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Psychometric Properties of the Four-Item Morisky Green Levine Medication Adherence Scale among Atherosclerosis Risk in Communities (ARIC) Study Participants.

TitlePsychometric Properties of the Four-Item Morisky Green Levine Medication Adherence Scale among Atherosclerosis Risk in Communities (ARIC) Study Participants.
Publication TypeJournal Article
Year of Publication2016
AuthorsBeyhaghi H, Reeve BB, Rodgers JE
Secondary AuthorsStearns SC
JournalValue Health
Volume19
Issue8
Pagination996-1001
Date Published2016 Dec
ISSN1524-4733
KeywordsAged, Aged, 80 and over, Anticholesteremic Agents, Cardiovascular Agents, Cross-Sectional Studies, Female, Humans, Hypoglycemic Agents, Male, Medication Adherence, Middle Aged, Polypharmacy, Psychometrics, Reproducibility of Results, Residence Characteristics, Self Report, Socioeconomic Factors, Surveys and Questionnaires
Abstract

OBJECTIVES: To evaluate the reliability and factorial validity of the four-item Morisky Green Levine Medication Adherence Scale (MGLS) among Atherosclerosis Risk in Communities (ARIC) Study participants.

METHODS: We used the cross-sectional visit 5 data from the ARIC Study to assess the measurement properties of the MGLS. We measured the internal consistency using Cronbach α (where α > 0.70 is considered reliable for group-level measurement), the response frequency, and the inter item correlation. Factor analysis of the MGLS and five other adherence items in the survey was conducted using a polychoric correlation matrix to examine the dimensionality that underlies the MGLS. A vanishing tetrad test was conducted to assess conformity with an effect indicator model.

RESULTS: Among the ARIC visit 5 participants, 6,261 (96%) responded to the MGLS and other questions related to medication adherence in the survey (mean age 76 ± 5 years, 59% women). The Cronbach α for the MGLS was 0.47. The inter-item correlations ranged from 0.11 to 0.26. In the factor analysis of the medication adherence survey questions, a three-factor solution was used. One factor captured the extent of nonadherence, whereas other factors focused on the reasons for nonadherence. The MGLS items spread out across the factors that reflect the extent of as well as the reasons for nonadherence. The results of the vanishing tetrad test indicated that the MGLS consists of items other than effect indicators (P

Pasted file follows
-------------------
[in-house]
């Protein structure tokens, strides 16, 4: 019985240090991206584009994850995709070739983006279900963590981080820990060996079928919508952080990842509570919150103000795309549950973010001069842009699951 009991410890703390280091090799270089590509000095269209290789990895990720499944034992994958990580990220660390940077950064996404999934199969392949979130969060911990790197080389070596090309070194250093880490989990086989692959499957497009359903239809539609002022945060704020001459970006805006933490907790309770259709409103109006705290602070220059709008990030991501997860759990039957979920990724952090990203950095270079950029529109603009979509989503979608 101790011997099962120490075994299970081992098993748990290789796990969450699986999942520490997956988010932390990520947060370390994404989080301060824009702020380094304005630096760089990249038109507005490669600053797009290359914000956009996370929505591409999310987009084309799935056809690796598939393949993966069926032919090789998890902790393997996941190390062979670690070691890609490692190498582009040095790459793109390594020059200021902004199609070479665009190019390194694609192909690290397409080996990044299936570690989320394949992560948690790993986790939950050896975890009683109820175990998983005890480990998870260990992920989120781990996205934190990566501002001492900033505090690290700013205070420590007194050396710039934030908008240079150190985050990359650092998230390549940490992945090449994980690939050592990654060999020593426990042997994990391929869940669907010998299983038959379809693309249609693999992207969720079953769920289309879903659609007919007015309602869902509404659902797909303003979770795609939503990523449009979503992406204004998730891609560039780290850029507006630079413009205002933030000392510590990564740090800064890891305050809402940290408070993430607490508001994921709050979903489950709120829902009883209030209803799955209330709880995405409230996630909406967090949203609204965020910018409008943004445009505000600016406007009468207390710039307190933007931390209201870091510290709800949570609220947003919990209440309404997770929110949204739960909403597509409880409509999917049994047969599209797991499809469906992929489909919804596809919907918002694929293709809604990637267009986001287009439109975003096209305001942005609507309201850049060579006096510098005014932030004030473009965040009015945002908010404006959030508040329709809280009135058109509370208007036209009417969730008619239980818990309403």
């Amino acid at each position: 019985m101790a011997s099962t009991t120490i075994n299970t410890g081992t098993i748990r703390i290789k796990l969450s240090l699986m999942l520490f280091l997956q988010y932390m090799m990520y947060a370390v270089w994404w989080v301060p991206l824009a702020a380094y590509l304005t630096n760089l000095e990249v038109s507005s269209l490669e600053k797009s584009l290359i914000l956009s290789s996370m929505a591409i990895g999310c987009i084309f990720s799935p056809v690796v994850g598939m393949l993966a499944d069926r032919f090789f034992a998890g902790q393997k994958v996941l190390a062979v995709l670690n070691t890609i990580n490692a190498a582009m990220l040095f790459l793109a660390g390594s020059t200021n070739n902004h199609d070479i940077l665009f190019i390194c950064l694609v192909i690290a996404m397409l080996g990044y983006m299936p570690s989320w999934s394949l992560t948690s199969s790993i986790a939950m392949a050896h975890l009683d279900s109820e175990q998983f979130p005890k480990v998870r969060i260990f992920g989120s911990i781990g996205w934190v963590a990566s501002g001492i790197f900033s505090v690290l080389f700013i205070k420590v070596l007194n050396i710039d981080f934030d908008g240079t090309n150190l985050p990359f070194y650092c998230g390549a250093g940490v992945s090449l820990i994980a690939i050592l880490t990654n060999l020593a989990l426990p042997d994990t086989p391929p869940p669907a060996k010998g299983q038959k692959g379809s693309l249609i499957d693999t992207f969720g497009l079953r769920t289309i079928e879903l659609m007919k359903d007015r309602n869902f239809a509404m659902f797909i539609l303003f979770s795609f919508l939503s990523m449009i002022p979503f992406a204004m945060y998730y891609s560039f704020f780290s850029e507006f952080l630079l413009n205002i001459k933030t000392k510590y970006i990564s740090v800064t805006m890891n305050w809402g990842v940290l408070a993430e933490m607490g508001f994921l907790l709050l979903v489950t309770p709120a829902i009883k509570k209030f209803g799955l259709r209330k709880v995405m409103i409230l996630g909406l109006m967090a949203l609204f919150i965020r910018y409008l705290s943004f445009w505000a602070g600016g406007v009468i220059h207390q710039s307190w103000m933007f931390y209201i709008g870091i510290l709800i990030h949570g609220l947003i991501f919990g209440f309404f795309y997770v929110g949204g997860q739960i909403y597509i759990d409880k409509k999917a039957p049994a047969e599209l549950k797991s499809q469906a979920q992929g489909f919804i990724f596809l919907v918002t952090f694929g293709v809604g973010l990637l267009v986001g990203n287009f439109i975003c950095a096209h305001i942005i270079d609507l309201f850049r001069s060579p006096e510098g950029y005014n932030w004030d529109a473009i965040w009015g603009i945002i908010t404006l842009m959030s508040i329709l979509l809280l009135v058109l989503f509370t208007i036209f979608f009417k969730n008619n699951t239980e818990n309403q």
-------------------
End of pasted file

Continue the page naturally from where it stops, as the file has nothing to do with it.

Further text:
CONCLUSIONS: The low reliability together with the factor analysis findings imply that the MGLS may reflect causes as well as the extent of medication adherence. The findings suggest that the MGLS, as presently used, lacks consistency in an elderly population.

DOI10.1016/j.jval.2016.07.001
Alternate JournalValue Health
PubMed ID27987650
PubMed Central IDPMC5287458
Grant ListHHSN268201100012C / HL / NHLBI NIH HHS / United States
HHSN268201100009I / HL / NHLBI NIH HHS / United States
HHSN268201100010C / HL / NHLBI NIH HHS / United States
HHSN268201100008C / HL / NHLBI NIH HHS / United States
HHSN268201100005G / HL / NHLBI NIH HHS / United States
HHSN268201100008I / HL / NHLBI NIH HHS / United States
HHSN268201100007C / HL / NHLBI NIH HHS / United States
HHSN268201100011I / HL / NHLBI NIH HHS / United States
HHSN268201100011C / HL / NHLBI NIH HHS / United States
HHSN268201100006C / HL / NHLBI NIH HHS / United States
HHSN268201100005I / HL / NHLBI NIH HHS / United States
HHSN268201100009C / HL / NHLBI NIH HHS / United States
HHSN268201100005C / HL / NHLBI NIH HHS / United States
HHSN268201100007I / HL / NHLBI NIH HHS / United States